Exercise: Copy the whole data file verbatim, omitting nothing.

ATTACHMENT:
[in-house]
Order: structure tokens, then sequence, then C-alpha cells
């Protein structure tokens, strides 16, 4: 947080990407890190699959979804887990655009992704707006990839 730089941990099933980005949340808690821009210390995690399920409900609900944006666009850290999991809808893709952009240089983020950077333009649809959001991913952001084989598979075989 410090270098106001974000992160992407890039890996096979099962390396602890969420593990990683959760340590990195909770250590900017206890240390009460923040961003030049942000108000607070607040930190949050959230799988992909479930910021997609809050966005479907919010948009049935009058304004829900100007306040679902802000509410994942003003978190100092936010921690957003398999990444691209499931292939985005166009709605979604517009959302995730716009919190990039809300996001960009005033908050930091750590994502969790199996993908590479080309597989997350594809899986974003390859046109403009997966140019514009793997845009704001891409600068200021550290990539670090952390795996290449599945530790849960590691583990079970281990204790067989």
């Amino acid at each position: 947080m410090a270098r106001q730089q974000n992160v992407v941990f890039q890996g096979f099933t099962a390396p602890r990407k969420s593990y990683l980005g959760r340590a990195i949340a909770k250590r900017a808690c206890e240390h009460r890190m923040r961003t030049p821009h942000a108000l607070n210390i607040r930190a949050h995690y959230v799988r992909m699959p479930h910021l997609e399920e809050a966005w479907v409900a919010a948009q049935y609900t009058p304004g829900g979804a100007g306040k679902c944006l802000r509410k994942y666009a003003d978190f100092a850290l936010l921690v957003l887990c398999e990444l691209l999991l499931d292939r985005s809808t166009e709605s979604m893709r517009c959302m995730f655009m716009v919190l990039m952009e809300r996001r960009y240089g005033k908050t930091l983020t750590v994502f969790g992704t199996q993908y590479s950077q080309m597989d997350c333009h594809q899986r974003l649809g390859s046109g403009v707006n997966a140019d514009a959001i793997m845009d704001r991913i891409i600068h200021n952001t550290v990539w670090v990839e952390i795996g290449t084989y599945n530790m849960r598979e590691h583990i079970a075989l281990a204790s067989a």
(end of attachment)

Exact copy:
[in-house]
Order: structure tokens, then sequence, then C-alpha cells
């Protein structure tokens, strides 16, 4: 947080990407890190699959979804887990655009992704707006990839 730089941990099933980005949340808690821009210390995690399920409900609900944006666009850290999991809808893709952009240089983020950077333009649809959001991913952001084989598979075989 410090270098106001974000992160992407890039890996096979099962390396602890969420593990990683959760340590990195909770250590900017206890240390009460923040961003030049942000108000607070607040930190949050959230799988992909479930910021997609809050966005479907919010948009049935009058304004829900100007306040679902802000509410994942003003978190100092936010921690957003398999990444691209499931292939985005166009709605979604517009959302995730716009919190990039809300996001960009005033908050930091750590994502969790199996993908590479080309597989997350594809899986974003390859046109403009997966140019514009793997845009704001891409600068200021550290990539670090952390795996290449599945530790849960590691583990079970281990204790067989």
């Amino acid at each position: 947080m410090a270098r106001q730089q974000n992160v992407v941990f890039q890996g096979f099933t099962a390396p602890r990407k969420s593990y990683l980005g959760r340590a990195i949340a909770k250590r900017a808690c206890e240390h009460r890190m923040r961003t030049p821009h942000a108000l607070n210390i607040r930190a949050h995690y959230v799988r992909m699959p479930h910021l997609e399920e809050a966005w479907v409900a919010a948009q049935y609900t009058p304004g829900g979804a100007g306040k679902c944006l802000r509410k994942y666009a003003d978190f100092a850290l936010l921690v957003l887990c398999e990444l691209l999991l499931d292939r985005s809808t166009e709605s979604m893709r517009c959302m995730f655009m716009v919190l990039m952009e809300r996001r960009y240089g005033k908050t930091l983020t750590v994502f969790g992704t199996q993908y590479s950077q080309m597989d997350c333009h594809q899986r974003l649809g390859s046109g403009v707006n997966a140019d514009a959001i793997m845009d704001r991913i891409i600068h200021n952001t550290v990539w670090v990839e952390i795996g290449t084989y599945n530790m849960r598979e590691h583990i079970a075989l281990a204790s067989a």